THE ONLINE AND OFFLINE
SEXUAL EXPLOITATION OF CHILDREN IN SOUTH AFRICA
2018 UNISA Youth Research Conference
The bi-annual UNISA Youth Research Unit (YRU) conference was held in Pretoria on 20 and 21 September 2018. This year’s topic: the online and offline sexual exploitation of children in South Africa. Those working to eradicate sexual exploitation commit themselves to prevent it, to stop it and to bring restoration where it has destroyed lives.
The conference exceeded expectations, and drew together various experts and practitioners who represent diverse sectors and all contribute to ending sexual exploitation. It is difficult to reduce the wealth of information and knowledge presented at the conference, to a short blog.
Here are a few conference “snapshots”.
#1 Multi-Sectoral Approach
It was incredibly encouraging to see representatives from government departments; SAPS and the criminal justice system; the South African Law Reform Commission and other legal experts; the Film and Publication Board; social workers, psychologists and medical professionals; researchers and academics; non-governmental organisations and non-profits; IT consultants; community workers and activists; and survivors, coming together and each bringing their indispensable contribution to the discussion.
#2 Diligent and Dedicated Workers
#3 Multi-Sectoral Approach
#4 Language is Powerful
#5 Hope and Restoration
Despite the unspeakable horror of sexual exploitation, there are incredibly stories of hope and even restoration. Survivors courageously spoke of what had been done to them and how they not only survived and overcame, but now work to help and give hope to others.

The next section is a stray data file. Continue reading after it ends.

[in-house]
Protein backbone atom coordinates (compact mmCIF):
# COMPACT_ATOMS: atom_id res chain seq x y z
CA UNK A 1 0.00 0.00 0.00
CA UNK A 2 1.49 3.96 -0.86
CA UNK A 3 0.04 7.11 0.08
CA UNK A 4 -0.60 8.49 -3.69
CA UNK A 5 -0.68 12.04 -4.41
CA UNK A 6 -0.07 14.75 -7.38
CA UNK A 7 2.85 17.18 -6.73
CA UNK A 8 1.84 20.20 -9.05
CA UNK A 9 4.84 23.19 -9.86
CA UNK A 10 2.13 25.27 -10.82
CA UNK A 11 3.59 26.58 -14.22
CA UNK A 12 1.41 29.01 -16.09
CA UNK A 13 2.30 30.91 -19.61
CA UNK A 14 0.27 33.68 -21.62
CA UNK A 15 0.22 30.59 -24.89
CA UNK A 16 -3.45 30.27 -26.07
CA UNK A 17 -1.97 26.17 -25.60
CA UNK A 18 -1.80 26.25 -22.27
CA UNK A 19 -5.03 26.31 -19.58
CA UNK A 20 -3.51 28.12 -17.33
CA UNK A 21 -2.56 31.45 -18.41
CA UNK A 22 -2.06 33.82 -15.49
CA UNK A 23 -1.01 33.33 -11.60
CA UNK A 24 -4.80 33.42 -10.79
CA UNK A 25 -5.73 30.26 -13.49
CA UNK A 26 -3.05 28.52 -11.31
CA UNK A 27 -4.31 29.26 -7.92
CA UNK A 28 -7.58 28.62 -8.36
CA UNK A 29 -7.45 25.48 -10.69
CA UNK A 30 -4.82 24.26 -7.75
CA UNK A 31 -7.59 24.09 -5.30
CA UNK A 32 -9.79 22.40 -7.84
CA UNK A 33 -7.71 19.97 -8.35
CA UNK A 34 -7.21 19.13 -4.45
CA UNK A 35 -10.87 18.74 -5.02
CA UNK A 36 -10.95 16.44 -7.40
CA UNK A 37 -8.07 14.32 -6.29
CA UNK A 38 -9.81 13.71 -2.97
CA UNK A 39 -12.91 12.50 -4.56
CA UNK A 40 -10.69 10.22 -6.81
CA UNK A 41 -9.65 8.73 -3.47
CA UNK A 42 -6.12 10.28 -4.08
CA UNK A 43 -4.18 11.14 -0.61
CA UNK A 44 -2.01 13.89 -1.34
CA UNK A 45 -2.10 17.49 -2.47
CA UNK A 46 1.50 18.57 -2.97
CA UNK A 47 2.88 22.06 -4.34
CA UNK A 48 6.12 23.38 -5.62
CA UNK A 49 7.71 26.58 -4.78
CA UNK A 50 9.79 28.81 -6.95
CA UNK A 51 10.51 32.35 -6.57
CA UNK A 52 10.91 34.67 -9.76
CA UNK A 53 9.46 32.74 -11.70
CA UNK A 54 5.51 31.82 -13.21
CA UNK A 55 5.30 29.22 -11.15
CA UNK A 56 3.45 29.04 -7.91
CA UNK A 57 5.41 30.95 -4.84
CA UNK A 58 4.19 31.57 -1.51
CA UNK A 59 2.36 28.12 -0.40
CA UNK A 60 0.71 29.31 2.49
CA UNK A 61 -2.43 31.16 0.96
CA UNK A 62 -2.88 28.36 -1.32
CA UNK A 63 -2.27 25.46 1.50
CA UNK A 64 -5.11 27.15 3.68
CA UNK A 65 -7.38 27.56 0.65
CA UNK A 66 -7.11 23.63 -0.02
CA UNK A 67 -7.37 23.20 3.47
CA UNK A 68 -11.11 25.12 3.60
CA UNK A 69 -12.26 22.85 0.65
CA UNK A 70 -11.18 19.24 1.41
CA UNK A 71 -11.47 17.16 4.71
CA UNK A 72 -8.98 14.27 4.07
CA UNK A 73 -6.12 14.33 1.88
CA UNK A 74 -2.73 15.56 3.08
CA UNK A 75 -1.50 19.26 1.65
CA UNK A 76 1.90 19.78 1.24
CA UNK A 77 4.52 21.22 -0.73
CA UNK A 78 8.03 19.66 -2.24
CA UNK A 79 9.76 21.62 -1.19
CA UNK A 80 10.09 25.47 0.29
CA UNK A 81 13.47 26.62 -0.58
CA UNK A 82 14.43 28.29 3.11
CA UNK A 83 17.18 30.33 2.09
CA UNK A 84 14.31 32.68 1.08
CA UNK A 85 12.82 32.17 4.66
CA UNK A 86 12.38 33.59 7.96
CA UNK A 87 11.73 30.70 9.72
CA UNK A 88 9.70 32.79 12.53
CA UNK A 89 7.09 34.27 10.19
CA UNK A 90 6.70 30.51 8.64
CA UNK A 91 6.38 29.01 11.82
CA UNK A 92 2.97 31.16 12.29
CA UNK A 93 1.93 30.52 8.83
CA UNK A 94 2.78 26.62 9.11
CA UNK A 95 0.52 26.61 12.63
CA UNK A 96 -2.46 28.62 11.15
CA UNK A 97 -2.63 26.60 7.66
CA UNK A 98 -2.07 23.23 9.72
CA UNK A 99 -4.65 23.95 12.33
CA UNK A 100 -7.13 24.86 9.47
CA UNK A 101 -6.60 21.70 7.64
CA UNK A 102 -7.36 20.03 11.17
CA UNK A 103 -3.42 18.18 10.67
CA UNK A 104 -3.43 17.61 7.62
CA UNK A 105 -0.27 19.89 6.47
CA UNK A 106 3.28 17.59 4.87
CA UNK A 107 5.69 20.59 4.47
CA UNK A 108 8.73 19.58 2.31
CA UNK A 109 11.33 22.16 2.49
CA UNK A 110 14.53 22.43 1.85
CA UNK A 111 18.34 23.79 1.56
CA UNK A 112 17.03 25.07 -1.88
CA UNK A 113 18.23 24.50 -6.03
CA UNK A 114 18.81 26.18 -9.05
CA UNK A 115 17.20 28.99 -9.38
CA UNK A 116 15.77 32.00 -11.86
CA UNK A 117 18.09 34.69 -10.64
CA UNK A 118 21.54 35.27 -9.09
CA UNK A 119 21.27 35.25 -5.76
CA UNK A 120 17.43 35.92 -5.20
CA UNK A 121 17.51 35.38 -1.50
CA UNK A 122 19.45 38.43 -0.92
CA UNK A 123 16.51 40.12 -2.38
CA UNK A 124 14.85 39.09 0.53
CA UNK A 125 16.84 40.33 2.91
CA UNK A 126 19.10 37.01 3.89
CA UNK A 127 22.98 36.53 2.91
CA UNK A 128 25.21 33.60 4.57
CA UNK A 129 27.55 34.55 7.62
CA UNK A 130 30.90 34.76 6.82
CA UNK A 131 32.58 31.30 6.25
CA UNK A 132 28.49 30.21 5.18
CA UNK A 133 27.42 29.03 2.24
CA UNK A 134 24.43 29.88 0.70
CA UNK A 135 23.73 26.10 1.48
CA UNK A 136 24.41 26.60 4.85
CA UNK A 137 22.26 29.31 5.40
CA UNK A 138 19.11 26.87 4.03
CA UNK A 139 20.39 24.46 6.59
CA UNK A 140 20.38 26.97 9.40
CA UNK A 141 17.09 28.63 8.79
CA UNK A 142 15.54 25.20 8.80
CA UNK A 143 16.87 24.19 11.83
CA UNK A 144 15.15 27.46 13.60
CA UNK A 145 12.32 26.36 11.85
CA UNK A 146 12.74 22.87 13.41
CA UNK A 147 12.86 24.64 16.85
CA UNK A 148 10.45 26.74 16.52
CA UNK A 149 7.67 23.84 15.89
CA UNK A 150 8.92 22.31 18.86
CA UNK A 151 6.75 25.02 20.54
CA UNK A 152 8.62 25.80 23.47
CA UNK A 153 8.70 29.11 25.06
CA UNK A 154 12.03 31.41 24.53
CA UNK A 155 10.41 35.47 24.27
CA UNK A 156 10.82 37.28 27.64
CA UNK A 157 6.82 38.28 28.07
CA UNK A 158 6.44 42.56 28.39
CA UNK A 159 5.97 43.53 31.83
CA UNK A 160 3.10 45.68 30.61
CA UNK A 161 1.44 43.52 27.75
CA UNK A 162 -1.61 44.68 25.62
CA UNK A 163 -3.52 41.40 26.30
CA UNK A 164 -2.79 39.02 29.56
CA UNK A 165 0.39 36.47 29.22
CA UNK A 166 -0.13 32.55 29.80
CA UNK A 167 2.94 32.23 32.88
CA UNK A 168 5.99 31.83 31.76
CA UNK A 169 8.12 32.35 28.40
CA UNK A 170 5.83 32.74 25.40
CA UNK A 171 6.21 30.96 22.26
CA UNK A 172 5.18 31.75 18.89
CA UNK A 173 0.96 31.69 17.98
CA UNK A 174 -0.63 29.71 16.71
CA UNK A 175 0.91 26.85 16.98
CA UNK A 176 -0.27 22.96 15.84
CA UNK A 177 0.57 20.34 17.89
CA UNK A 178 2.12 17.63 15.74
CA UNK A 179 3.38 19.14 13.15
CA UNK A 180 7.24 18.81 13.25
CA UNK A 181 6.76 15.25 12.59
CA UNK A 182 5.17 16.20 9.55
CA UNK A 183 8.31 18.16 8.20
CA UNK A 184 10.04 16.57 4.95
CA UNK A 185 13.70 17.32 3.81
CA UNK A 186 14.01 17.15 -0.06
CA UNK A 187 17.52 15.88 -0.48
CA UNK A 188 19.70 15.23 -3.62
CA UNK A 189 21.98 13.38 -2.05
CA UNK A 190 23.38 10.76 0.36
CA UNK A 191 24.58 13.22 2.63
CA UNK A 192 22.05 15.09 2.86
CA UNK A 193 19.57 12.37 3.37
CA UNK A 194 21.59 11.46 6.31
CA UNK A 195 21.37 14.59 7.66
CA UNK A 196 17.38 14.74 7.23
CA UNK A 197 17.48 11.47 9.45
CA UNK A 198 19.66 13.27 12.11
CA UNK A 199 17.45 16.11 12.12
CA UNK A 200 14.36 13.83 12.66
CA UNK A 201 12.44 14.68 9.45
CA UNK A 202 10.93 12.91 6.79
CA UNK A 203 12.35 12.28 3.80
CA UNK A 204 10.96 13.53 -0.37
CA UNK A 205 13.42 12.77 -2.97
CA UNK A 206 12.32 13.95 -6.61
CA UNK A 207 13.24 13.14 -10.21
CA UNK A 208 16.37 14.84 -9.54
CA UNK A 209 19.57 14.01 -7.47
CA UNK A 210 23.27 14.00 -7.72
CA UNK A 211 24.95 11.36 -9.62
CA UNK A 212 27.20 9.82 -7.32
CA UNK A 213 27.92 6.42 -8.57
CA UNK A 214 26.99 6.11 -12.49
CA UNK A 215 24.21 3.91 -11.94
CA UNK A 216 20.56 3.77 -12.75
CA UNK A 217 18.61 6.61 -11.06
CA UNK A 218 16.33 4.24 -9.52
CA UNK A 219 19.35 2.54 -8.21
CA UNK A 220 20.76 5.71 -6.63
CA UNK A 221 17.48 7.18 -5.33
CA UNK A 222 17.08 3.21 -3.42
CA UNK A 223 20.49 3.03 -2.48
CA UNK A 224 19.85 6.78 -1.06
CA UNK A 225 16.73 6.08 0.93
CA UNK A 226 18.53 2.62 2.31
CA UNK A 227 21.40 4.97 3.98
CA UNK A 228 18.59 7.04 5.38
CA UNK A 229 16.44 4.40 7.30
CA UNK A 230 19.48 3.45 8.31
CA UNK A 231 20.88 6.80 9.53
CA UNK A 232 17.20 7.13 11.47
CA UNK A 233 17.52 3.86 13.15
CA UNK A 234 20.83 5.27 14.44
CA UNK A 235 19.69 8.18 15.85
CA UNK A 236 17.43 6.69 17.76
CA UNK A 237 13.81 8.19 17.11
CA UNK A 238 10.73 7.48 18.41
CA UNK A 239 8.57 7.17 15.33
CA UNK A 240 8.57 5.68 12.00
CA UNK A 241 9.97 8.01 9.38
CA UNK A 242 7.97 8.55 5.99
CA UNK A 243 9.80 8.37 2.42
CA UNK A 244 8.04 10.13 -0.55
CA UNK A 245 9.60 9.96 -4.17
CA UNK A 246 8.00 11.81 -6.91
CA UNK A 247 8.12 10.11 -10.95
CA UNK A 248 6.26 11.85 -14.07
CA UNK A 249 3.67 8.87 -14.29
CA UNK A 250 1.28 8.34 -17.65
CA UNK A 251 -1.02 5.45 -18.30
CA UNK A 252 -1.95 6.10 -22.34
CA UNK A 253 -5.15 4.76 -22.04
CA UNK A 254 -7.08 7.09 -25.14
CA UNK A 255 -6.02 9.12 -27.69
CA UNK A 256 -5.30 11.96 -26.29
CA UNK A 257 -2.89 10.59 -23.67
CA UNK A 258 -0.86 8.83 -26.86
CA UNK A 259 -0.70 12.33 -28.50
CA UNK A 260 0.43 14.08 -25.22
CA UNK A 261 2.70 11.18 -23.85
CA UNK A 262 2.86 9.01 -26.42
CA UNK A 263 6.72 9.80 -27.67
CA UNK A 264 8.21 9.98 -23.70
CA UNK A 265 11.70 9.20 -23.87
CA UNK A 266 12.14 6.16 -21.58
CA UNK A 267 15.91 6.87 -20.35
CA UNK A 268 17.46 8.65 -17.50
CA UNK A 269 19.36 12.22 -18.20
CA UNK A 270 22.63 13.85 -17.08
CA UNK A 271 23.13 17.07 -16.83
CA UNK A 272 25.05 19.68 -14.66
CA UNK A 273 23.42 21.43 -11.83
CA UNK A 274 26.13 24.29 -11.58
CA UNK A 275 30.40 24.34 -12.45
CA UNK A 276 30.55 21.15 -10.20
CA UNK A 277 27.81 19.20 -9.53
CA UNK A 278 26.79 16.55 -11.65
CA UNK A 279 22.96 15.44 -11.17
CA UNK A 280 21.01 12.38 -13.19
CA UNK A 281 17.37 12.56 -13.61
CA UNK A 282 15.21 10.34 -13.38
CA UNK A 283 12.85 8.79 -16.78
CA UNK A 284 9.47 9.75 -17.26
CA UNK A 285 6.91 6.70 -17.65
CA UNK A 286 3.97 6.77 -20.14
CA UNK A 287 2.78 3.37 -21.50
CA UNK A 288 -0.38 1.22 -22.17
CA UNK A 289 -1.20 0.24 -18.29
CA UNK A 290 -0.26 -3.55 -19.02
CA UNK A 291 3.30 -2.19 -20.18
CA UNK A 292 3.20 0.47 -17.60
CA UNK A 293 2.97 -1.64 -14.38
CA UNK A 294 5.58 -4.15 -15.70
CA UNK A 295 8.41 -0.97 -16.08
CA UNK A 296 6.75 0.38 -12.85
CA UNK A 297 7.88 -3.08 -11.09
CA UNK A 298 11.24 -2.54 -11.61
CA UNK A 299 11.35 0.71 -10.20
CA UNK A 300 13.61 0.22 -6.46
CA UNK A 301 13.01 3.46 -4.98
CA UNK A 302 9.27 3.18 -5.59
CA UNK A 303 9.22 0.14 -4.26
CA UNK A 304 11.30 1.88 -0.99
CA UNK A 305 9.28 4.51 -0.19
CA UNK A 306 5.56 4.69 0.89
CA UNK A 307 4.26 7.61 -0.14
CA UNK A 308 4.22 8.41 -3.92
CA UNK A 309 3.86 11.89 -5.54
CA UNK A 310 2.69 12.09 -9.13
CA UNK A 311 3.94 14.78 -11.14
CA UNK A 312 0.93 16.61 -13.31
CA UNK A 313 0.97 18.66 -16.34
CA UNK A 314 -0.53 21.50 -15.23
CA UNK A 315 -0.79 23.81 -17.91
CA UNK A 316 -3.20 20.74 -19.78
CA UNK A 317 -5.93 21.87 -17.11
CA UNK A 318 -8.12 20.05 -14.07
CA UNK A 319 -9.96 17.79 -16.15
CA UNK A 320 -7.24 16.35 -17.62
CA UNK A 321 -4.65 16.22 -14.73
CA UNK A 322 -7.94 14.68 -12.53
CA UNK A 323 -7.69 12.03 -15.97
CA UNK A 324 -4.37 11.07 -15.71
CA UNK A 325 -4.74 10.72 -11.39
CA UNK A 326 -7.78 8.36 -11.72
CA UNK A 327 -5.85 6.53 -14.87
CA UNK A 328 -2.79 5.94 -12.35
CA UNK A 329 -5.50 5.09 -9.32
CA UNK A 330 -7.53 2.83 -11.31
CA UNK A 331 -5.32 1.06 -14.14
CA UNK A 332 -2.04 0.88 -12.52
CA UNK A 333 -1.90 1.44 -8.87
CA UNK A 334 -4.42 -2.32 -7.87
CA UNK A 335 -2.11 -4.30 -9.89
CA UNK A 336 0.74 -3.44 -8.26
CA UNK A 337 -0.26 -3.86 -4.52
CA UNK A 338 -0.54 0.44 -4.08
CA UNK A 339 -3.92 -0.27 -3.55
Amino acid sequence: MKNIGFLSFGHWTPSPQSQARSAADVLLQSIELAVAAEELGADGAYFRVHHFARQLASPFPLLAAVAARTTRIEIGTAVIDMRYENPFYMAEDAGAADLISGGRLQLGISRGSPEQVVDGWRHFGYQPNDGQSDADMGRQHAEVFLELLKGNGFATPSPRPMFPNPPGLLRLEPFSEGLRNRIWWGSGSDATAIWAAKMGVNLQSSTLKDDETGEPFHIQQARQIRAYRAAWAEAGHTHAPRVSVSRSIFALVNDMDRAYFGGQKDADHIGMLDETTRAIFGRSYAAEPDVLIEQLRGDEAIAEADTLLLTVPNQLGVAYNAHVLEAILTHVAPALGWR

#6 Connection is Key to Prevention ach
The internet-age enables sexual predators to abuse and exploit children in their own homes: children are no longer necessarily safer at home than on the street. Parents should vigilantly monitor their children’s internet use and know who their children are contacting online.
Good parent-child relationships are crucial: if a child feels unable to approach his/her parents for help, he/she will turn elsewhere for help. Often online “friends”, are in fact sexual predators.
#7 The Destructive Impact of Pornography
Pornography use significantly contributes to sexual exploitation of children. It is not only destructive, but a public health crisis. Even a child never exposed to pornography, can still be sexually abused and exploited by an adult who is a user of adult pornography.
CFJ Executive Director and Legal Counsel, Ryan Smit, addressed delegates on ‘The Proper Contextualising of Pornography as Expression’, essentially setting out the basis for the legal case for restricting the widespread (unlimited) distribution and availability of pornography in South African society.
Cause for Justice remains committed to eradicate both the online and offline sexual exploitation of children in South Africa.
A well-deserved word of congratulations
CFJ would like to congratulate Dr Antoinette Basson and Unisa YRU@MBR. Our expectations for the conference were not only high – they were well exceeded!
It has been our privilege to co-sponsor the conference. We thank Dr Basson and Unisa YRU@MBR for giving us this opportunity.